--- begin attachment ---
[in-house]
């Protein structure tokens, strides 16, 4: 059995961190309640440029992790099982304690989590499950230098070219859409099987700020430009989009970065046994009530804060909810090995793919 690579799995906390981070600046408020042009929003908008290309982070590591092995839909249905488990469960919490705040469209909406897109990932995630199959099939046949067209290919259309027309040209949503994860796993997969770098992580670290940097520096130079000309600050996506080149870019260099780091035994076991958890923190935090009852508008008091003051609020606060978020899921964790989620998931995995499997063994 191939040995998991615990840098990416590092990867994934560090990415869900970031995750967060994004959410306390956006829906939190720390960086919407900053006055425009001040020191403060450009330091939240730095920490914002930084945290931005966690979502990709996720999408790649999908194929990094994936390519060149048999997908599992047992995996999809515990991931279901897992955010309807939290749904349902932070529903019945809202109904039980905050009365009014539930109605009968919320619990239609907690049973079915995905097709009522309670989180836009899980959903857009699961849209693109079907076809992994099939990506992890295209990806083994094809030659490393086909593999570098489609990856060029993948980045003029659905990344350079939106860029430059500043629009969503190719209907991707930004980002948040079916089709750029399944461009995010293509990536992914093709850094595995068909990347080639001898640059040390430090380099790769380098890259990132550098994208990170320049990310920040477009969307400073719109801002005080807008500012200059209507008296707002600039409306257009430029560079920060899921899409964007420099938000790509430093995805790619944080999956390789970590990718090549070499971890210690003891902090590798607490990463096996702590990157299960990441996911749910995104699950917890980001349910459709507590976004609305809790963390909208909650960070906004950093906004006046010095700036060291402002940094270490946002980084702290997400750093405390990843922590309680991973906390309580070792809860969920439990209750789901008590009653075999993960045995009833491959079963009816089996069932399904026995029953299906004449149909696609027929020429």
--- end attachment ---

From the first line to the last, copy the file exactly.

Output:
[in-house]
């Protein structure tokens, strides 16, 4: 059995961190309640440029992790099982304690989590499950230098070219859409099987700020430009989009970065046994009530804060909810090995793919 690579799995906390981070600046408020042009929003908008290309982070590591092995839909249905488990469960919490705040469209909406897109990932995630199959099939046949067209290919259309027309040209949503994860796993997969770098992580670290940097520096130079000309600050996506080149870019260099780091035994076991958890923190935090009852508008008091003051609020606060978020899921964790989620998931995995499997063994 191939040995998991615990840098990416590092990867994934560090990415869900970031995750967060994004959410306390956006829906939190720390960086919407900053006055425009001040020191403060450009330091939240730095920490914002930084945290931005966690979502990709996720999408790649999908194929990094994936390519060149048999997908599992047992995996999809515990991931279901897992955010309807939290749904349902932070529903019945809202109904039980905050009365009014539930109605009968919320619990239609907690049973079915995905097709009522309670989180836009899980959903857009699961849209693109079907076809992994099939990506992890295209990806083994094809030659490393086909593999570098489609990856060029993948980045003029659905990344350079939106860029430059500043629009969503190719209907991707930004980002948040079916089709750029399944461009995010293509990536992914093709850094595995068909990347080639001898640059040390430090380099790769380098890259990132550098994208990170320049990310920040477009969307400073719109801002005080807008500012200059209507008296707002600039409306257009430029560079920060899921899409964007420099938000790509430093995805790619944080999956390789970590990718090549070499971890210690003891902090590798607490990463096996702590990157299960990441996911749910995104699950917890980001349910459709507590976004609305809790963390909208909650960070906004950093906004006046010095700036060291402002940094270490946002980084702290997400750093405390990843922590309680991973906390309580070792809860969920439990209750789901008590009653075999993960045995009833491959079963009816089996069932399904026995029953299906004449149909696609027929020429």